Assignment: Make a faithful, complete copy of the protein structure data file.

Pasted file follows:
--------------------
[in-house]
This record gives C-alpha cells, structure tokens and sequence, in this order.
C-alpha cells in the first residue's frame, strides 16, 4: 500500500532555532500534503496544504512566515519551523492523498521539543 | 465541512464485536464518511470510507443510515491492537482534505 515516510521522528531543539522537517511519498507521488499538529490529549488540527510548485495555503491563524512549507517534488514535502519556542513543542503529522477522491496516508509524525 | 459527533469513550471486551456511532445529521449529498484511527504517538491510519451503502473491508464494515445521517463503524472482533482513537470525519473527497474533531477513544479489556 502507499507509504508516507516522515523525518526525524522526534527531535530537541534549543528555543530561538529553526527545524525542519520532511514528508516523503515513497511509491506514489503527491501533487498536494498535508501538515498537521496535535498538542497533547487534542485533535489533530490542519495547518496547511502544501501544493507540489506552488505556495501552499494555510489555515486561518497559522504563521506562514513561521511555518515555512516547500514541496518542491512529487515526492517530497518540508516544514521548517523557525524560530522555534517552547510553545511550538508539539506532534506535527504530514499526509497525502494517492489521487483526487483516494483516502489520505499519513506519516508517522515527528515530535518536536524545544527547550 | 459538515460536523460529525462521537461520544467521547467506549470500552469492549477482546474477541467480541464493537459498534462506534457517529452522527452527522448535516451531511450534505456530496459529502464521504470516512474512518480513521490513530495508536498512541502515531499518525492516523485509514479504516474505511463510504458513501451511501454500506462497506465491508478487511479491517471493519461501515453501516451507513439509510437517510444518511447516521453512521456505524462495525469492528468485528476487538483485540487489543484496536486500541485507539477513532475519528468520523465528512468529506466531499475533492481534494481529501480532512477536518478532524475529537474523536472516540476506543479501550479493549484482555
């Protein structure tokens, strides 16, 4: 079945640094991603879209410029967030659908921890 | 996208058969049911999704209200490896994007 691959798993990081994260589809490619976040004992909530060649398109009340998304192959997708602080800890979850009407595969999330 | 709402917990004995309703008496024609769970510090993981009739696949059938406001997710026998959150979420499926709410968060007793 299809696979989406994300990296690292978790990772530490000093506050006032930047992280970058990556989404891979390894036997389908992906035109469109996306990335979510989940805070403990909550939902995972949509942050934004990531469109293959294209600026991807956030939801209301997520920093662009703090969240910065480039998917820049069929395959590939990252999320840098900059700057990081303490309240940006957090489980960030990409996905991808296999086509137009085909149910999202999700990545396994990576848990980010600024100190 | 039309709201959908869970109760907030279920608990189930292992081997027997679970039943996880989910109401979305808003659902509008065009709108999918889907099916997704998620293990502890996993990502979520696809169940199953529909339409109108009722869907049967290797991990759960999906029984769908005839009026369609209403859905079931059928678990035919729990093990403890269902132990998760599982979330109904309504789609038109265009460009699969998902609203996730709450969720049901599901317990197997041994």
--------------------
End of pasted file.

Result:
[in-house]
This record gives C-alpha cells, structure tokens and sequence, in this order.
C-alpha cells in the first residue's frame, strides 16, 4: 500500500532555532500534503496544504512566515519551523492523498521539543 | 465541512464485536464518511470510507443510515491492537482534505 515516510521522528531543539522537517511519498507521488499538529490529549488540527510548485495555503491563524512549507517534488514535502519556542513543542503529522477522491496516508509524525 | 459527533469513550471486551456511532445529521449529498484511527504517538491510519451503502473491508464494515445521517463503524472482533482513537470525519473527497474533531477513544479489556 502507499507509504508516507516522515523525518526525524522526534527531535530537541534549543528555543530561538529553526527545524525542519520532511514528508516523503515513497511509491506514489503527491501533487498536494498535508501538515498537521496535535498538542497533547487534542485533535489533530490542519495547518496547511502544501501544493507540489506552488505556495501552499494555510489555515486561518497559522504563521506562514513561521511555518515555512516547500514541496518542491512529487515526492517530497518540508516544514521548517523557525524560530522555534517552547510553545511550538508539539506532534506535527504530514499526509497525502494517492489521487483526487483516494483516502489520505499519513506519516508517522515527528515530535518536536524545544527547550 | 459538515460536523460529525462521537461520544467521547467506549470500552469492549477482546474477541467480541464493537459498534462506534457517529452522527452527522448535516451531511450534505456530496459529502464521504470516512474512518480513521490513530495508536498512541502515531499518525492516523485509514479504516474505511463510504458513501451511501454500506462497506465491508478487511479491517471493519461501515453501516451507513439509510437517510444518511447516521453512521456505524462495525469492528468485528476487538483485540487489543484496536486500541485507539477513532475519528468520523465528512468529506466531499475533492481534494481529501480532512477536518478532524475529537474523536472516540476506543479501550479493549484482555
């Protein structure tokens, strides 16, 4: 079945640094991603879209410029967030659908921890 | 996208058969049911999704209200490896994007 691959798993990081994260589809490619976040004992909530060649398109009340998304192959997708602080800890979850009407595969999330 | 709402917990004995309703008496024609769970510090993981009739696949059938406001997710026998959150979420499926709410968060007793 299809696979989406994300990296690292978790990772530490000093506050006032930047992280970058990556989404891979390894036997389908992906035109469109996306990335979510989940805070403990909550939902995972949509942050934004990531469109293959294209600026991807956030939801209301997520920093662009703090969240910065480039998917820049069929395959590939990252999320840098900059700057990081303490309240940006957090489980960030990409996905991808296999086509137009085909149910999202999700990545396994990576848990980010600024100190 | 039309709201959908869970109760907030279920608990189930292992081997027997679970039943996880989910109401979305808003659902509008065009709108999918889907099916997704998620293990502890996993990502979520696809169940199953529909339409109108009722869907049967290797991990759960999906029984769908005839009026369609209403859905079931059928678990035919729990093990403890269902132990998760599982979330109904309504789609038109265009460009699969998902609203996730709450969720049901599901317990197997041994």